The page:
that has been going for 2500 years…
Starting namely, with Plato and Socrates.

Everything,
It says
must either emerge,
out of something,
or out of nothing.

And it turns out,
that at the end of the day,
we can’t know which that is.

How do I know that what I experience is real,
or whether reality comes out of my imagination?
The world might feel real,
but it might just be a figment of my imagination.

And even if we are to rely on our own senses,
for the sake of clarity,
What is there
to say that we can ever experience all that exists?

What is to say that we can’t be compared
to the bacteria
that live in the warm chemical soups,
on the edge of a volcanic lake.

Their survival seems to us miraculous,
but they can’t survive out of that soup!
Maybe that’s the same for humanity.
We don’t see magnetism.
We don’t talk Whale song.
We are not naturally able to survive even the extreme conditions of our own planet,
let alone those of deep space.
What is to say that our senses are equipped to understand the universe?

What about Dark Matter?
Yes, we can know dark matter is there
but what is to say we have the ability,
or the senses needed
to ever interact with it..?

Nothing…

Ultimately
there is no proof
either way.

There is no certainty…

So I’d turned to science,
for guidance,
and
it had let me down…

I had expected Science would show me
the fundamentals of stuff,
the building blocks,
and provide me with at least a starting point.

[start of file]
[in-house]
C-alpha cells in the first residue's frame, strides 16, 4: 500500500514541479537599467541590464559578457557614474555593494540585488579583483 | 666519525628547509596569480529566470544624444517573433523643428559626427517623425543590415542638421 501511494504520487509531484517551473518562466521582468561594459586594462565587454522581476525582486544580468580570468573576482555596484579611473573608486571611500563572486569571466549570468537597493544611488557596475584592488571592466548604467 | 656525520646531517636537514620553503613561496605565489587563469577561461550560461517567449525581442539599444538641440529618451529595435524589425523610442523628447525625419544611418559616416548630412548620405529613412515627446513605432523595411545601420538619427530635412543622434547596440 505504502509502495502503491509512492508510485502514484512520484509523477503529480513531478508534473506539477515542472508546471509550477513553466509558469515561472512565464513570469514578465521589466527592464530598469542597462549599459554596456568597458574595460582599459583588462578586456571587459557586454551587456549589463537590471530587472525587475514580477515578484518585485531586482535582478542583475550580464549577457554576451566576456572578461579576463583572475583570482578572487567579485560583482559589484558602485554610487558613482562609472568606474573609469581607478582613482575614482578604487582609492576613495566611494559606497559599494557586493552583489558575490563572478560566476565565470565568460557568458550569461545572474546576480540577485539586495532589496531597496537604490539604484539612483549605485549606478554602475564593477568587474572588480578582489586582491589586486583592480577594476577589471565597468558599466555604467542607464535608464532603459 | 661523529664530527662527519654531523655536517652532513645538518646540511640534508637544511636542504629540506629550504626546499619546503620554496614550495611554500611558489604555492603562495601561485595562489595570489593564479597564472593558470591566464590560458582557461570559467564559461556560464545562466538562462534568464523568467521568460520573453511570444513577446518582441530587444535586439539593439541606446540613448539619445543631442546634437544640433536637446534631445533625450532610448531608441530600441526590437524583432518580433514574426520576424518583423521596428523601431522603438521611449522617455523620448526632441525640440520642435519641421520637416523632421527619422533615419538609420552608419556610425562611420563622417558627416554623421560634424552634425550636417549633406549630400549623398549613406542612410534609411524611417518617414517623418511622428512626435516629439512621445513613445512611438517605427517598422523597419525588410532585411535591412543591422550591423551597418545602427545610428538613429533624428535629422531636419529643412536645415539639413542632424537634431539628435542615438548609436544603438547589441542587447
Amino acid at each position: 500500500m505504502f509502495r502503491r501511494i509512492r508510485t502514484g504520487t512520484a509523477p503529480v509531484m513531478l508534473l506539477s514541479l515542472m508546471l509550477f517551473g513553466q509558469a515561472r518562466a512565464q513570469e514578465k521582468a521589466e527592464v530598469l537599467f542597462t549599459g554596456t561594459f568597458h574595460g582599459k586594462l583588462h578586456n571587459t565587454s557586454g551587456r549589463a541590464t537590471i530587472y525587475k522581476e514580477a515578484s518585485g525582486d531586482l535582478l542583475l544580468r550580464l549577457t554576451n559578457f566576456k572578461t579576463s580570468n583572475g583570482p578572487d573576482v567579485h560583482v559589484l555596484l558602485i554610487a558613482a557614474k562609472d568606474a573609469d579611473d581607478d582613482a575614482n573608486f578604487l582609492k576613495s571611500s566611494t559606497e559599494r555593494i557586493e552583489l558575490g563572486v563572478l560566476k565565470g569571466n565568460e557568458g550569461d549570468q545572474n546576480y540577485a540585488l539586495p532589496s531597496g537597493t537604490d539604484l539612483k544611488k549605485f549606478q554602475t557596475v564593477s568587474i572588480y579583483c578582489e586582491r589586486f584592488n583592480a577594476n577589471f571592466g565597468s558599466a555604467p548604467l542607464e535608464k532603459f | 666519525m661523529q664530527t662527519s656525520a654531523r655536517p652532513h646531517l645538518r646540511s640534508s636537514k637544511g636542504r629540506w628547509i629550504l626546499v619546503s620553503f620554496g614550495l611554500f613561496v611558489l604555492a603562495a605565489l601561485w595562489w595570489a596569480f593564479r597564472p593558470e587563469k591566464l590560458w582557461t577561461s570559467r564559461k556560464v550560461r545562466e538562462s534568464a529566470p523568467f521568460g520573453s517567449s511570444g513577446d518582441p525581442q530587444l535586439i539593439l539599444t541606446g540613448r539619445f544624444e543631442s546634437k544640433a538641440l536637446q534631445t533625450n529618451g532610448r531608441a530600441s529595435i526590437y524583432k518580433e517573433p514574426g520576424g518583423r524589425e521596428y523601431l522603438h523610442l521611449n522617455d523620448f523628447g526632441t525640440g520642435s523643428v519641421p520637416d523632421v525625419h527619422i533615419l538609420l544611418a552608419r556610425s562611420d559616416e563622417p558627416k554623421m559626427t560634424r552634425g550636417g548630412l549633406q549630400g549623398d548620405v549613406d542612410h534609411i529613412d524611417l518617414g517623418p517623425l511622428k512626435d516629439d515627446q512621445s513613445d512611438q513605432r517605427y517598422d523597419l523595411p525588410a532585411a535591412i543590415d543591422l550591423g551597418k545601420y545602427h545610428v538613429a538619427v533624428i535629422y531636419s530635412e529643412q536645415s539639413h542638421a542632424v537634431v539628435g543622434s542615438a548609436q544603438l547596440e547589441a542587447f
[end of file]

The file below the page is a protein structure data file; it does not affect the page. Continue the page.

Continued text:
Instead I turned up toys and baubles,
beautiful mathematical,
and linguistic games
all based ultimately on uncertainty,
Cartesian uncertainty.

And this mattered,
so it seemed at the time,
because I wanted ethical answers,
and here were ethical consequences…

Because if our minds are complex machines
that have emerged out of a real universe,
They have to obey the laws of physics.

And that means free will is dead…
blame is senseless.
We are powerless.

That means that the next thought
that enters your head
was destined to be there
since before the stars were born…

That’s the one…

It isn’t you in charge;
It isn’t God.
He’s dead…

And it doesn’t take a great leap
to conclude that
this is shit creek territory,
this is shit creek and no paddle.
This is darkness,
nihilism,
depression,
and inescapable natural law…

On the one hand I was quite happy with this.
Happy to nod wisely
convinced that
now there was certainty.
Science had proved God dead, hooray!

But on the other?
Hadn’t I just found out that certainty was a problem for Science too?